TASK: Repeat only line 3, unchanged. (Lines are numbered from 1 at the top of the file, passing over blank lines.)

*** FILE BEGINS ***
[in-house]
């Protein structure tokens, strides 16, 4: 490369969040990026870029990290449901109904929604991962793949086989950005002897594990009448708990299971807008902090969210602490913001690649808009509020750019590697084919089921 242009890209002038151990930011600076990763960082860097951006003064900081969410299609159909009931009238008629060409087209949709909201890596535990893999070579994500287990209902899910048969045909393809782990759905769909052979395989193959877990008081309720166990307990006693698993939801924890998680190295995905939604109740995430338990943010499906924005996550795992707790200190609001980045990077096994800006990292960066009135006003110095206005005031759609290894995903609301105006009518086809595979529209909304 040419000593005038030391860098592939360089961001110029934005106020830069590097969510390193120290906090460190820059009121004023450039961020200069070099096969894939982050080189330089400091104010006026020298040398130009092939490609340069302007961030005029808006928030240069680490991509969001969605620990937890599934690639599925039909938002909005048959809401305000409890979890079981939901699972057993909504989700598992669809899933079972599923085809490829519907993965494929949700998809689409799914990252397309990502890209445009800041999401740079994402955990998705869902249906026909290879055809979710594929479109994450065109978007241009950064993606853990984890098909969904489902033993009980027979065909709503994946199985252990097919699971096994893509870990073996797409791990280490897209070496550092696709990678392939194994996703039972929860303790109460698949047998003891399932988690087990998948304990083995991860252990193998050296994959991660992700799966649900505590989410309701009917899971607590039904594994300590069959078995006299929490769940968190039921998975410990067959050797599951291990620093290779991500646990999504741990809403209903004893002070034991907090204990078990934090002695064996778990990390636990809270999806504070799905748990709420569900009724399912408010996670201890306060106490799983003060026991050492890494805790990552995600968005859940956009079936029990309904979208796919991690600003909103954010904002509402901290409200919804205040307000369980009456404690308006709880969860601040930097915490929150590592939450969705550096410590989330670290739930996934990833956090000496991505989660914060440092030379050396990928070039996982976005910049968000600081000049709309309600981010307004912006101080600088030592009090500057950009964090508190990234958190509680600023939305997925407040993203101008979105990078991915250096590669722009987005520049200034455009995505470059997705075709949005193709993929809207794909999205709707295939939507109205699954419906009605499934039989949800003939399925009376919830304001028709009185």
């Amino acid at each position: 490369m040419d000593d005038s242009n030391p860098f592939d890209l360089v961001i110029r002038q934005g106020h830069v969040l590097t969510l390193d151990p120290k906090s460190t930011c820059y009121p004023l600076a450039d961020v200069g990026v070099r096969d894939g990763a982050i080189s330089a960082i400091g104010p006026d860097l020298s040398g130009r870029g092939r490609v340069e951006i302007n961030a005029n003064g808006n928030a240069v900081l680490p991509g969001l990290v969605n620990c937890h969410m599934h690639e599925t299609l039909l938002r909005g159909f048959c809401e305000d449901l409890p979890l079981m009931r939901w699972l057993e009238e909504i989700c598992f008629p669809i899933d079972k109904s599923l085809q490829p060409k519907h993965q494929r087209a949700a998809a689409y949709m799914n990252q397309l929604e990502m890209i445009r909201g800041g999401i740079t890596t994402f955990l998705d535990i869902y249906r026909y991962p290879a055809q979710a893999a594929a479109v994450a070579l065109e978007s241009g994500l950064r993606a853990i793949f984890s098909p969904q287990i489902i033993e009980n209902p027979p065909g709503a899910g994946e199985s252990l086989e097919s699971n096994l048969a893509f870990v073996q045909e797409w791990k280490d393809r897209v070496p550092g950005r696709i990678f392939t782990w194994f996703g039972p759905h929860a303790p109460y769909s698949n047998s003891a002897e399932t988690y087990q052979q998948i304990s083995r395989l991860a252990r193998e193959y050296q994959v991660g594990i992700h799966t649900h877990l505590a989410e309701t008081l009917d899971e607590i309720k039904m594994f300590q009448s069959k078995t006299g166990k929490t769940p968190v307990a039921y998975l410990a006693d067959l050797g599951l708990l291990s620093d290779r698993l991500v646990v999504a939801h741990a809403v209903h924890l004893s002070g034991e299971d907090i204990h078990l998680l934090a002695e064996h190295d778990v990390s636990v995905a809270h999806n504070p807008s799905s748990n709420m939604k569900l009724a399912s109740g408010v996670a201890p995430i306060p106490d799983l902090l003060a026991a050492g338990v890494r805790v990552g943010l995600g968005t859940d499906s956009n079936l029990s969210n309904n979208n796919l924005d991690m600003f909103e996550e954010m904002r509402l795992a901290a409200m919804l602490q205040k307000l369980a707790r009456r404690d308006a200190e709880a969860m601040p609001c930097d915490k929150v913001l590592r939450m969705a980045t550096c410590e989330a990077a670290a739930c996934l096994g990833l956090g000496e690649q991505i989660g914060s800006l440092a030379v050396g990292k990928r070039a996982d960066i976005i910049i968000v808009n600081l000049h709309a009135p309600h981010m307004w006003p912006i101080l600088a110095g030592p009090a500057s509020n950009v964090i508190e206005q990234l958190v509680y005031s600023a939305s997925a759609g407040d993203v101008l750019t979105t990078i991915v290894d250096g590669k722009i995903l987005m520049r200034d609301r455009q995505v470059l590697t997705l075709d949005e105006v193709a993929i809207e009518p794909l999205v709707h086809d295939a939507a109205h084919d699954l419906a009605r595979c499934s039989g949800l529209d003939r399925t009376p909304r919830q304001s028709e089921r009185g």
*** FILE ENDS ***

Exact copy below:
């Amino acid at each position: 490369m040419d000593d005038s242009n030391p860098f592939d890209l360089v961001i110029r002038q934005g106020h830069v969040l590097t969510l390193d151990p120290k906090s460190t930011c820059y009121p004023l600076a450039d961020v200069g990026v070099r096969d894939g990763a982050i080189s330089a960082i400091g104010p006026d860097l020298s040398g130009r870029g092939r490609v340069e951006i302007n961030a005029n003064g808006n928030a240069v900081l680490p991509g969001l990290v969605n620990c937890h969410m599934h690639e599925t299609l039909l938002r909005g159909f048959c809401e305000d449901l409890p979890l079981m009931r939901w699972l057993e009238e909504i989700c598992f008629p669809i899933d079972k109904s599923l085809q490829p060409k519907h993965q494929r087209a949700a998809a689409y949709m799914n990252q397309l929604e990502m890209i445009r909201g800041g999401i740079t890596t994402f955990l998705d535990i869902y249906r026909y991962p290879a055809q979710a893999a594929a479109v994450a070579l065109e978007s241009g994500l950064r993606a853990i793949f984890s098909p969904q287990i489902i033993e009980n209902p027979p065909g709503a899910g994946e199985s252990l086989e097919s699971n096994l048969a893509f870990v073996q045909e797409w791990k280490d393809r897209v070496p550092g950005r696709i990678f392939t782990w194994f996703g039972p759905h929860a303790p109460y769909s698949n047998s003891a002897e399932t988690y087990q052979q998948i304990s083995r395989l991860a252990r193998e193959y050296q994959v991660g594990i992700h799966t649900h877990l505590a989410e309701t008081l009917d899971e607590i309720k039904m594994f300590q009448s069959k078995t006299g166990k929490t769940p968190v307990a039921y998975l410990a006693d067959l050797g599951l708990l291990s620093d290779r698993l991500v646990v999504a939801h741990a809403v209903h924890l004893s002070g034991e299971d907090i204990h078990l998680l934090a002695e064996h190295d778990v990390s636990v995905a809270h999806n504070p807008s799905s748990n709420m939604k569900l009724a399912s109740g408010v996670a201890p995430i306060p106490d799983l902090l003060a026991a050492g338990v890494r805790v990552g943010l995600g968005t859940d499906s956009n079936l029990s969210n309904n979208n796919l924005d991690m600003f909103e996550e954010m904002r509402l795992a901290a409200m919804l602490q205040k307000l369980a707790r009456r404690d308006a200190e709880a969860m601040p609001c930097d915490k929150v913001l590592r939450m969705a980045t550096c410590e989330a990077a670290a739930c996934l096994g990833l956090g000496e690649q991505i989660g914060s800006l440092a030379v050396g990292k990928r070039a996982d960066i976005i910049i968000v808009n600081l000049h709309a009135p309600h981010m307004w006003p912006i101080l600088a110095g030592p009090a500057s509020n950009v964090i508190e206005q990234l958190v509680y005031s600023a939305s997925a759609g407040d993203v101008l750019t979105t990078i991915v290894d250096g590669k722009i995903l987005m520049r200034d609301r455009q995505v470059l590697t997705l075709d949005e105006v193709a993929i809207e009518p794909l999205v709707h086809d295939a939507a109205h084919d699954l419906a009605r595979c499934s039989g949800l529209d003939r399925t009376p909304r919830q304001s028709e089921r009185g």